Sunday 25 March 2012

Apron and Plastic

While Sparks wrangled his plumbing joints into order as manifolds, Mum and Dad got a chance to work outside in the spring sunshine. In Mum's case she was trying to wrestle from the ground some plastic sheeting just behind the caravan. This is, we think, the old wrap from a couple of silage bales. The silage has long since rotted away leaving just the plastic half buried in the grass, trying to trip you up every time you walk by. This should have been and easy job. Follow each plastic end back to ground level, cut off with the inherited (from TK Min) "psycho-knife" (it's a big shiny kitchen knife which was about the most useful thing we found in the house, but J-M decided it was proof that murderers had lived here). However Mum decided to follow some of the bits of plastic below ground and ended up knackered from an afternoon of pulling muddy plastic up and scrunching it into a one-tonne builder bag, which it filled. Heavy, tiring work.

Dad, meanwhile, was back at the old familiar achey job of digging the damp sticky yellow Roscommon clay with its head-sized boulders. The west end of the house, which is to be the kitchen garden needs an apron of concrete, sloping away from the house to try to stop the last of the damp at that end. This meant digging out to 8 inches along that side of the house for at least a metre from the wall. Much of the scraping and some digging had already been done by 804-Pete in the mini digger, so this was not as arduous as it could have been, but it was still heavy work. We decided to extend this concrete 'path' along beside the Tígín as far as the door, which also then meant we might as well carry on that line and make an apron which would be more like 1.5 metres wide running alongside the house itself.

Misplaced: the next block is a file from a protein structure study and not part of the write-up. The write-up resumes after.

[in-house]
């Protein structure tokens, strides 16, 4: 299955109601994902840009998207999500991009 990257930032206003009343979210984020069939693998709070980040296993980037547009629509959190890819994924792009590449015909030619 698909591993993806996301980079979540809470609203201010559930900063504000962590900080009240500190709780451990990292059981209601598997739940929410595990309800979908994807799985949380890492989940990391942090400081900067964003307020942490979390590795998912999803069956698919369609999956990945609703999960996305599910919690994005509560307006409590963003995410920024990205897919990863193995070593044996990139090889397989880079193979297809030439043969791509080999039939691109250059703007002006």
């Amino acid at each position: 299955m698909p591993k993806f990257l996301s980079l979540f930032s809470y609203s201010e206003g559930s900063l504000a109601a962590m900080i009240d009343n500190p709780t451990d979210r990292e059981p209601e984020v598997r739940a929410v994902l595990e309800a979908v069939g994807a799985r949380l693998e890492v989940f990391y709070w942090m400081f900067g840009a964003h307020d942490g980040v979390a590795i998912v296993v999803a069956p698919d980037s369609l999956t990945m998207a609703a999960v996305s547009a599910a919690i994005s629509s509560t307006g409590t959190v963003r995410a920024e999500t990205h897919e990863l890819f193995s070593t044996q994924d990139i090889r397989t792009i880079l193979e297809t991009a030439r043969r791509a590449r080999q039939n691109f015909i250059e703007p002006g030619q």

Being Roscommon, this clay is peppered with the big boulders of hard sand stone that we also dug out from indoors when we were digging down into the floors. We now have quite a collection of them which will be used about the place for a rockery by a pond, or maybe attractive groupings on the gravel of the yard.

Not so much 'gardening' as landscaping and physical stuff, but it all needs doing so that we can end up with a garden and grounds to be proud of, and lovely work in the warm sunshine.


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